Omega Phi Alpha: A look inside an ASU service sorority

January 2, 2019

ASU’s service sorority, Omega Phi Alpha, offers Sun Devils the chance to make a positive impact on the community and find sisterhood all at the same time.

Omega Phi Alpha, or OPhiA as the members of the sorority call it, is a part of the Professional Fraternity Council alongside Alpha Kappa Psi and other organizations. The fraternities and sororities within the Professional Fraternity Council have a professional emphasis and have their own requirements separate from other Greek Life councils. OPhiA focuses on community service, as well as friendship and leadership. ASU’s chapter is one of only 29 in the United States.

Chloe Breger, a junior in biological sciences, is OPhiA’s vice president of standards. In this position, she assists the president, upholds the standards of the sorority’s constitution and relays information to the Chapter Standards Board. She has been a part of OPhiA for three years and joined in her first semester at ASU. She wanted to be a part of OPhiA in particular because of their three cardinal principles.

OPhiA at Dress for Success, their community-at-large service project

OPhiA members volunteering at Dress for Success, which provides professional attire and career development for women

 

 

“I joined because it aligned with my values and morals as an individual and a member of the larger community. The three cardinal principles of OPhiA are friendship, leadership and service and that was exactly what I wanted to experience during college,” said Breger.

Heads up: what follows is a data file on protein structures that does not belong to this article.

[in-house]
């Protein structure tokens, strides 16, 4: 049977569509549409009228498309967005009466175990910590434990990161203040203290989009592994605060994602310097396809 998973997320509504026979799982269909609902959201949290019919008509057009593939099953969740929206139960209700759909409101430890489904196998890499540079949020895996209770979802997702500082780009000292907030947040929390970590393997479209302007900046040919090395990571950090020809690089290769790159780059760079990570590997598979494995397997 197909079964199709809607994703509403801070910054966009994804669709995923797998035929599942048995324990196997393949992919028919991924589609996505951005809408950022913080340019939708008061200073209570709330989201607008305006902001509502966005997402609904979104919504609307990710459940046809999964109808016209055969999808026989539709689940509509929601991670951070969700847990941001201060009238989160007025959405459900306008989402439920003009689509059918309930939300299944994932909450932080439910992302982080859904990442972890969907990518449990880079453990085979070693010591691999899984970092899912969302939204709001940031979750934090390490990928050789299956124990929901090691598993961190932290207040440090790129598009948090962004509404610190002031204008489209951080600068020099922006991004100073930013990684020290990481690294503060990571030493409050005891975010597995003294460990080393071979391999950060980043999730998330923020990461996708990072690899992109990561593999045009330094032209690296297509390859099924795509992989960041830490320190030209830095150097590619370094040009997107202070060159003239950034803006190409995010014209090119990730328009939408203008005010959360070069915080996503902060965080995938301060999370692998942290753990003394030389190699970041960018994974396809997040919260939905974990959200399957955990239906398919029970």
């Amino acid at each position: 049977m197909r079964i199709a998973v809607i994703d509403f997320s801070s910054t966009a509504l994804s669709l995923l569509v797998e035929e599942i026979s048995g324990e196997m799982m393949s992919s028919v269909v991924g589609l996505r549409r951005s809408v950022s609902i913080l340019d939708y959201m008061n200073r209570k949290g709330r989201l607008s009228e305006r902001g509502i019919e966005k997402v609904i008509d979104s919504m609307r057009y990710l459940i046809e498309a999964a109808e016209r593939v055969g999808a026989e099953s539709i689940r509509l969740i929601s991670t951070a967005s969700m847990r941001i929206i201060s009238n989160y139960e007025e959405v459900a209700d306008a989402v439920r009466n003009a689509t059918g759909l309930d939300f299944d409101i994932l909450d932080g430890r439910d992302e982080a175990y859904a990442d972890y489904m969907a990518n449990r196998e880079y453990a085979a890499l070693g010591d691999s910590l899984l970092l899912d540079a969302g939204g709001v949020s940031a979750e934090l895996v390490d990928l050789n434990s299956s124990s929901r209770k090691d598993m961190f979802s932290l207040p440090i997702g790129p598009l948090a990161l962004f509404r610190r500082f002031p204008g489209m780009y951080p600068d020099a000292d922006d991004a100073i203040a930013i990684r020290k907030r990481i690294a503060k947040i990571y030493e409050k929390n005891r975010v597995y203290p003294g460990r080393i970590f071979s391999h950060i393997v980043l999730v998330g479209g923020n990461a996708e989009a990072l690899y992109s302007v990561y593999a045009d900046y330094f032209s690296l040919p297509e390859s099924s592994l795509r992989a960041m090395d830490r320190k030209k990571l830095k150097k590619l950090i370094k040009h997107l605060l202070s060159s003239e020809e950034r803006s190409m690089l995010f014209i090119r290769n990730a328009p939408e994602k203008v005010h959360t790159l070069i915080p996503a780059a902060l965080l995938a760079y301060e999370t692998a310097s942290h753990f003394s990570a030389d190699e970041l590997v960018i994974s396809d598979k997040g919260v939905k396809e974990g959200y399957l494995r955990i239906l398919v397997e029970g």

OPhiA has seven different service projects they complete each semester, fulfilling the sorority’s requirement of serving several different communities:

  • the university community

  • the community at large

  • the members of the sorority

  • the nations of the world

Additionally, the national Omega Phi Alpha organization determines other projects that require chapter service, including addressing mental health and participating in Building Two Thousand Bridges, which fosters civility and understanding across viewpoints.  

Each active member is required to complete at least 25 hours of community service each semester, with some members going above and beyond to complete as many as 160 hours. The sorority as a whole at a minimum completes 1,000 service hours each semester.

Some of the past service projects they were a part of were the Best Buddies Friendship Walk, Trees Matter, Girl Scout Badge Day and the ASU Open Door. Each of the service events are completed alongside their sisters, creating a positive impact and making friendships at the same time.

Breger loves the service opportunities, but she credits the other people in OPhiA as the main reason she chose this sorority, which offers a small, close-knit community of Sun Devils. OPhiA has about 40 active members, providing the chance to really get to know the sisters individually.

“Being a part of OPhiA has given me a beautiful family that supports one another unconditionally and helps the community along the way,” said Breger.

OPhiA holds an informal recruitment at the beginning of each semester, with a series of events to let students see if OPhiA is the right sorority for them. They have a few information sessions, then offer activities based around their three principles — friendship, leadership, and service — and end with formal interviews with leaders of the sorority. Interested students can attend the recruitment events from Tuesday, Jan. 22, to Saturday, Jan. 26.

“Being a part of OPhiA has shaped my experience at ASU because I have found a home within ASU. I have found sisters I know will always be a part of my life and a source of happiness within the university,” said Breger.

Follow Omega Phi Alpha on Twitter, Instagram, and Facebook to stay up to date with their recruitment.